Thursday, August 13, 2009


Pianist, arranger and composer George Shearing, born August 13, 1919, in the Battersea area of London, enjoys an international reputation as a pianist, arranger, and composer. Equally at home on the concert stage as in jazz clubs, Shearing is recognized for inventive, orchestrated jazz. He has written over 300 compositions, including the classic “Lullaby of Birdland”, which has become a jazz standard.

Congenitally blind, he was the youngest of nine children. His father delivered coal and his mother cleaned trains at night after caring for the children during the day. His only formal musical education consisted of four years of study at the Linden Lodge School for the Blind. While his talent won him a number of university scholarships, he was forced to refuse them in favor of a more financially productive pursuit, playing piano in a neighborhood pub for the handsome salary of $5.00 a week! Shearing joined an all-blind band in the 1930s. At that time he developed a friendship with the noted jazz critic and author, Leonard Feather. Through his contact, he made his first appearance on BBC radio.

In 1947, Mr. Shearing moved to America, where he spent two years establishing his fame on this side of the Atlantic. The Shearing Sound commanded national attention when, in 1949, he gathered a quintet to record “September in the Rain” for MGM. The record was an overnight success and sold 900,000 copies. His U.S. reputation was permanently established when he was booked into Birdland, the legendary jazz spot in New York.

Since then, he has become of one of the countrys most popular performing and recording artists. In 1982 and 1983 he won Grammy Awards with recordings he made with Mel Tormé. Mr. Shearing was the subject of an hour-long television documentary entitled “The Shearing Touch” presented on the Southbank Show with Melvyn Bragg on ITV in the UK. It can be seen now in the U.S. on the BRAVO Network.

Three presidents have invited Mr. Shearing to play at the White House, Ford, Carter and Reagan. He performed at a Royal Command Performance for Queen Elizabeth II and Prince Philip. He is a member of the Friars Club and Lotos Club in New York and the Bohemian Club in San Francisco. His awards and honors are many. In May, 1975, he received an honorary degree of Doctor of Music from Westminster College in Salt Lake City. In May of 1994, he was awarded another honorary doctorate in music by Hamilton College in upstate New York.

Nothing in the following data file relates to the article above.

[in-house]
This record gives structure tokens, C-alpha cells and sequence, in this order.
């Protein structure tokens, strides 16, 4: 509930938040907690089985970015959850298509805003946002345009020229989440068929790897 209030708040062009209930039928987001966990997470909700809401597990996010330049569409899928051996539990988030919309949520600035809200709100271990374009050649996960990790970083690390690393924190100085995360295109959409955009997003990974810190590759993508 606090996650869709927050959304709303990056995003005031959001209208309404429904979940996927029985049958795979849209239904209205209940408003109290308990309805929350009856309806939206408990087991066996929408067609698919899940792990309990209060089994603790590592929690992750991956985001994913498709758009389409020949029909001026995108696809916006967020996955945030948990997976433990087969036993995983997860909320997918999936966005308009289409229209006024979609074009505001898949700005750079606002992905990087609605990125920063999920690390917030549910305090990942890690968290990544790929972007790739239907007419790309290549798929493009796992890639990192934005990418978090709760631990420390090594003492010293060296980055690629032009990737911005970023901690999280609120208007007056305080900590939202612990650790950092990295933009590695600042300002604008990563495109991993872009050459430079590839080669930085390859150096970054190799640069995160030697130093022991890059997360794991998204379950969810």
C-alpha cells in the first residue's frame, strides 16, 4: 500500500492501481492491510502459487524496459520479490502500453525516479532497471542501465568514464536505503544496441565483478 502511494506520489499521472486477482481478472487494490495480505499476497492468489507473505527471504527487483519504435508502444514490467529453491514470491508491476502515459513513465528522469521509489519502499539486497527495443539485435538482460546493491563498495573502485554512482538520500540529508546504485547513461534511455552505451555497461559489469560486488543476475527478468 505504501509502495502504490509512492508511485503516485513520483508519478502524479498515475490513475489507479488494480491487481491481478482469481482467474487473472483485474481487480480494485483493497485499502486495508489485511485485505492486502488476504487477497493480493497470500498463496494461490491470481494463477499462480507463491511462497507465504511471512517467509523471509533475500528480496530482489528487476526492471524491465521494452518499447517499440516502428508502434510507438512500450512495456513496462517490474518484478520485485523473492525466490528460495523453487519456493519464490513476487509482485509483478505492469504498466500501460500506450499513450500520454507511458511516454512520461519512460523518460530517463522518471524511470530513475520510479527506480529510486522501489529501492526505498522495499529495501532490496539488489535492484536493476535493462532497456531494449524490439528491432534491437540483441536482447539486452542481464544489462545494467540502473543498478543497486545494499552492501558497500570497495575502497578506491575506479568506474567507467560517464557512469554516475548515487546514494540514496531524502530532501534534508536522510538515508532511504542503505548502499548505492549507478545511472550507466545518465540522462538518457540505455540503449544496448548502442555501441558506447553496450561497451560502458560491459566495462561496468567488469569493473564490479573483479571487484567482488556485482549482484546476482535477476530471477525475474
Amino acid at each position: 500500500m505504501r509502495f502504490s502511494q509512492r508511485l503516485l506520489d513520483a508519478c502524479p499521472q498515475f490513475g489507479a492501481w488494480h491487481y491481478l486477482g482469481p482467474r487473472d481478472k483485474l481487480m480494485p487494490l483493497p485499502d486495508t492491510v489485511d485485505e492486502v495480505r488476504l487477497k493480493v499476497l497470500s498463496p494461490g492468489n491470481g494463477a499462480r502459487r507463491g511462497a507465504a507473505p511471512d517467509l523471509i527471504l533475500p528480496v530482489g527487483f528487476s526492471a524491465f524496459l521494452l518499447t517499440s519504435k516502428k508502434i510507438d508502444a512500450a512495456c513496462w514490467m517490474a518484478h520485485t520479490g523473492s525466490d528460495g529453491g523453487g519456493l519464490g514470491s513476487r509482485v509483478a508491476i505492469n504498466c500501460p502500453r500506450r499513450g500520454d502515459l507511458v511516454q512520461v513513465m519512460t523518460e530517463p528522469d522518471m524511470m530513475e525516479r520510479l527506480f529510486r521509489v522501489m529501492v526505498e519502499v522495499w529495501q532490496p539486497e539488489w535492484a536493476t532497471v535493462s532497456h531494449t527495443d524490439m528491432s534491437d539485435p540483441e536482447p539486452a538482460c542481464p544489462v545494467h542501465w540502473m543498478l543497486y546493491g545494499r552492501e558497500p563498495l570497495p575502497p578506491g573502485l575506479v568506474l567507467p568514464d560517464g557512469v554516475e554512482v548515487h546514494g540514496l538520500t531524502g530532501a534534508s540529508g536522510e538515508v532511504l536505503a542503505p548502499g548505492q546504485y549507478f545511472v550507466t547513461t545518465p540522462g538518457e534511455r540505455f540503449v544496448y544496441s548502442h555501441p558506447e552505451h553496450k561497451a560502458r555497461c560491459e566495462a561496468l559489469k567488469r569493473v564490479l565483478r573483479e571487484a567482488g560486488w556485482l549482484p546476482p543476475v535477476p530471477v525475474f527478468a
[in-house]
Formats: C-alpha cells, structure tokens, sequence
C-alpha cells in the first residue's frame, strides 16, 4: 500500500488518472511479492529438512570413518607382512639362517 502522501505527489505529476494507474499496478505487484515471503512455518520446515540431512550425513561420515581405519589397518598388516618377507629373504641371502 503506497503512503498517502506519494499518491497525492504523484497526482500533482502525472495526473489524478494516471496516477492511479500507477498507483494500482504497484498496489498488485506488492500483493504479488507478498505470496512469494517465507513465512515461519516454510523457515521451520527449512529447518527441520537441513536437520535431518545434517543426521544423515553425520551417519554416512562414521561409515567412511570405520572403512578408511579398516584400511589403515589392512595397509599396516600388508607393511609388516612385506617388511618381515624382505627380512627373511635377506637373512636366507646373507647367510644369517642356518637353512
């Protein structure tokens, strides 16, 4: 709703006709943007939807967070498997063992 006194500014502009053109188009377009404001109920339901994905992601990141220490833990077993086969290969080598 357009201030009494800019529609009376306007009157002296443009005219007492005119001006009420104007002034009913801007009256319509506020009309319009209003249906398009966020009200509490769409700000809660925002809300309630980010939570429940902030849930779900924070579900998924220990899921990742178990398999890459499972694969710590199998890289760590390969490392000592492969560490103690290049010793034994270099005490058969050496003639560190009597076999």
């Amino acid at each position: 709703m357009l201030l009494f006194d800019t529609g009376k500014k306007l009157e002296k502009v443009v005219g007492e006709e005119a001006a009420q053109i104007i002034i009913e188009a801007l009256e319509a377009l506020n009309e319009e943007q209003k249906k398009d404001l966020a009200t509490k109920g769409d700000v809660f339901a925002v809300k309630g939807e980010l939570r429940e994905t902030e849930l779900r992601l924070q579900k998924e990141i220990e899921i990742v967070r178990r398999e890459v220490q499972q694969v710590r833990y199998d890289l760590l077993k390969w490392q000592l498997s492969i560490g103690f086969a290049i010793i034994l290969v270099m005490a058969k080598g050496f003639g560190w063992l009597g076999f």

He received the prestigious Horatio Alger Award for Distinguished Americans in 1978 and a community recreational facility in Battersear, south London, was named the George Shearing Centre in his honor. In May of 1993, he was presented with the British equivalent of the Grammy�the Ivor Novello Award for Lifetime Achievement. In June of 1996, Mr. Shearing was included in the Queens Birthday Honors List and on November 26, 1996, he was invested by Queen Elizabeth II at Buckingham Palace as an Officer of the Order of the British Empire for his “service to music and Anglo-US relations”. He was presented the first American Music Award by the National Arts Club, New York City, in March of 1998.

His 80th birthday was celebrated in England where he played to a sold-out house at the Birmingham Symphony Hall. Also appearing with him were the BBC Big Band, the strings of the London Symphony, Dame Cleo Laine and John Dankworth. BBC Radio presented a 2 1/2 hour “Salute to Shearing” in honor of his birthday.

Last November, another sold-out house, at Carnegie Hall was treated to another birthday celebration featuring the George Shearing Quintet with Nancy Wilson, Dave Brubeck, Dr. Billy Taylor, the John Pizzarelli Trio, Tito Puente and Peter Schickele who brought a special greeting from PDQ Bach!

Shearing and his wife, Ellie, divide their time between their apartment in New York and a cottage in the English countryside. It is in the Cotswolds where you will find him working on his biography, taking long walks, enjoying “bangers and chips” at his favorite pub or sitting in the garden listening to his beloved cricket and tennis matches. An avid fan of both these sports, he and Ellie can be seen at Lords Cricket Ground, Wimbledon or the US Open. Their favorite kind of evening? A quiet dinner at home with friends followed by a serious game of bridge! But, occasionally, in breaks in his busy schedule both at home and abroad, he follows h is own personal belief: “Why should a man work when he has the health and strength to lie in bed?”

Click to watch him playing his famous tune.

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